Recent Cryosat-2 and SARAL calibration and validation results

Marc Naeije (TUDelft, Netherlands)


Ernst Schrama (TUDelft, Netherlands); Remko Scharroo (Eumetsat, Germany)

Event: 2014 Ocean Surface Topography Science Team Meeting

Session: Regional and Global CAL/VAL for Assembling a Climate Data Record

Presentation type: Type Poster

CryoSat-2, in orbit since April 2010, maps the cryosphere with a dedicated altimeter system capable of LRM altimetry, SAR and SARin. It already surpassed its nominal 3 year mission of observing the sea ice freeboard and ice sheet elevation change. In addition to ice, the SIRAL altimeter onboard CryoSat-2 perfectly samples the global ocean surface, predominantly in LRM mode but also in SAR mode. We show an update of the results of the CryoSat-2 LRM and pseudo-LRM (reduced SAR) calibration and validation efforts. To be able to exploit these data to the fullest it is necessary to assess, validate and improve them. Up to now we have been complementing the Radar Altimeter Database System RADS with this improved dataset, not only for the sake of completeness but also for being able to use the CrySat-2 data as climate data record (CDR) and for improving the combined altimeter sampling resolution both in time and space. So, we validate and calibrate the LRM data, add and improve corrections (including modeling of corrections that are not directly available from the CryoSat-2 platform), add pseudo-LRM (compressed SAR) to complement the global coverage, and verify the orbit accuracy. The present status of the absolute and relative calibration of LRM data is discussed, also by comparison of CryoSat-2 with other satellites (crossover analyses) and with tide gauge data. We focus on the latest ESA version of the ocean product and compare that with our own efforts to improve the product, which incorporates re-tracking of the wave forms and the determination of a dedicated sea state model. In addition we review the capacity of Cryosat-2 and recent SARAL altimeter data data to reestablish the altimetric mesoscale variability measuring capability from before the demise of Envisat and Jason-1. For this we also calibrate and validate the data from the Altika instrument onboard SARAL. SARAL was launched in 2013 and carries the first Ka-band altimeter.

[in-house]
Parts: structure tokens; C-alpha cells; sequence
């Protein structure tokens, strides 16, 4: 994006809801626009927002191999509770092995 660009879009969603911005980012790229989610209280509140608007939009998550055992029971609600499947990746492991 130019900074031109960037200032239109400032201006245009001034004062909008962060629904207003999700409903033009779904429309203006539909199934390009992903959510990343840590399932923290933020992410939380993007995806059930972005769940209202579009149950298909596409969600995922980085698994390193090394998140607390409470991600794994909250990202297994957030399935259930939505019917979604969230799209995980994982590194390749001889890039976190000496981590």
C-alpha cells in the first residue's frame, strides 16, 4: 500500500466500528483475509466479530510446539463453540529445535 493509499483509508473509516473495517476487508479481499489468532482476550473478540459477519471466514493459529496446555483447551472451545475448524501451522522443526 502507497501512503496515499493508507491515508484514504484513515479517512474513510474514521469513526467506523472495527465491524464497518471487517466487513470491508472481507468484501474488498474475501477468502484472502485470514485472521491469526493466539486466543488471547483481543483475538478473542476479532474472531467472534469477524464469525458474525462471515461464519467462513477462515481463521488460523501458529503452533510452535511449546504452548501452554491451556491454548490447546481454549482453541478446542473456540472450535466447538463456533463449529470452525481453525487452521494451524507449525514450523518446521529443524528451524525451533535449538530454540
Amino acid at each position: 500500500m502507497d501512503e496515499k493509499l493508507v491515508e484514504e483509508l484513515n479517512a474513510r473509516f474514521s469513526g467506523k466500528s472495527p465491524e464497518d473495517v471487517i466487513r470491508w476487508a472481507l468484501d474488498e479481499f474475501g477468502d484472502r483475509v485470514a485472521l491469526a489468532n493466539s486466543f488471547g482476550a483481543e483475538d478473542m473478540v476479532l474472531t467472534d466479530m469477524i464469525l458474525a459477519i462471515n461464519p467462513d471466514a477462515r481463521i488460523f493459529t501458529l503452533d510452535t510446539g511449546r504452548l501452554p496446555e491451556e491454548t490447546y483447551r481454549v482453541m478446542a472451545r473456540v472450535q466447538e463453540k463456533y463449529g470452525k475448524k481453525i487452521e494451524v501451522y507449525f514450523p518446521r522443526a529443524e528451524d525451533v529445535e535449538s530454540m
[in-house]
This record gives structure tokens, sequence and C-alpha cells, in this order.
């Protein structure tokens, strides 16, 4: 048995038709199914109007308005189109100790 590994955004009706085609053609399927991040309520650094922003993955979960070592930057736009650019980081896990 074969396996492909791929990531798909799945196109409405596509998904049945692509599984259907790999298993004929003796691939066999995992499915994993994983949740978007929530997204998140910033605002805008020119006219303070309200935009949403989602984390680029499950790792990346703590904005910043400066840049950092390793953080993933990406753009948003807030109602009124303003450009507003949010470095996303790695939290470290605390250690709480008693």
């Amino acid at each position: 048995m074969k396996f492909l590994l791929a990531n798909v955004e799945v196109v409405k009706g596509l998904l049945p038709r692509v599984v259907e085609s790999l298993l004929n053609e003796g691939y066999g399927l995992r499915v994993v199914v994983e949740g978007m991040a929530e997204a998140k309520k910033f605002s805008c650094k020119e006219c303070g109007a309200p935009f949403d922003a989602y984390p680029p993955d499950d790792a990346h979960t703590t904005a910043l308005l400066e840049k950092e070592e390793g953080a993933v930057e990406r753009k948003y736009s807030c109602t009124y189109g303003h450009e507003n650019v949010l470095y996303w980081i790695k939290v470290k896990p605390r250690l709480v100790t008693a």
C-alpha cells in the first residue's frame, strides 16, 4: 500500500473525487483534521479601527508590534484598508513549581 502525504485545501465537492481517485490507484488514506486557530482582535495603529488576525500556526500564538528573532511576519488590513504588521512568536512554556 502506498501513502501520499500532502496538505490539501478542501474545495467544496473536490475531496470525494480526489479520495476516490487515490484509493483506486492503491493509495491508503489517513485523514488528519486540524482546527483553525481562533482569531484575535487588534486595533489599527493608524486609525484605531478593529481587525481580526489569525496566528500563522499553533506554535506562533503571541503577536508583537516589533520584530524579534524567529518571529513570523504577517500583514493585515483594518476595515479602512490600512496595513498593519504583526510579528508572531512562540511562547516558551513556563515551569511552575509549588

Marc Naeije